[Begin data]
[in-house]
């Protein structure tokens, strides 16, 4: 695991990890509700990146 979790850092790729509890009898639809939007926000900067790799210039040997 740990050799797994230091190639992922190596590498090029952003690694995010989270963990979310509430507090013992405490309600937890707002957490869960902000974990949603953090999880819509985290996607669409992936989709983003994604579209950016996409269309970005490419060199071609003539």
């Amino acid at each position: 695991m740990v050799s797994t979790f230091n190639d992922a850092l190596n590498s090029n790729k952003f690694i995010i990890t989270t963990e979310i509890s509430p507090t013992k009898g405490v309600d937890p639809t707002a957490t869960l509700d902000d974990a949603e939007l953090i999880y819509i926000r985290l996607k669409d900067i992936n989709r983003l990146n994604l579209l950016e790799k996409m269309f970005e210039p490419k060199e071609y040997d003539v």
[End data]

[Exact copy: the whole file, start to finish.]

[in-house]
């Protein structure tokens, strides 16, 4: 695991990890509700990146 979790850092790729509890009898639809939007926000900067790799210039040997 740990050799797994230091190639992922190596590498090029952003690694995010989270963990979310509430507090013992405490309600937890707002957490869960902000974990949603953090999880819509985290996607669409992936989709983003994604579209950016996409269309970005490419060199071609003539």
């Amino acid at each position: 695991m740990v050799s797994t979790f230091n190639d992922a850092l190596n590498s090029n790729k952003f690694i995010i990890t989270t963990e979310i509890s509430p507090t013992k009898g405490v309600d937890p639809t707002a957490t869960l509700d902000d974990a949603e939007l953090i999880y819509i926000r985290l996607k669409d900067i992936n989709r983003l990146n994604l579209l950016e790799k996409m269309f970005e210039p490419k060199e071609y040997d003539v």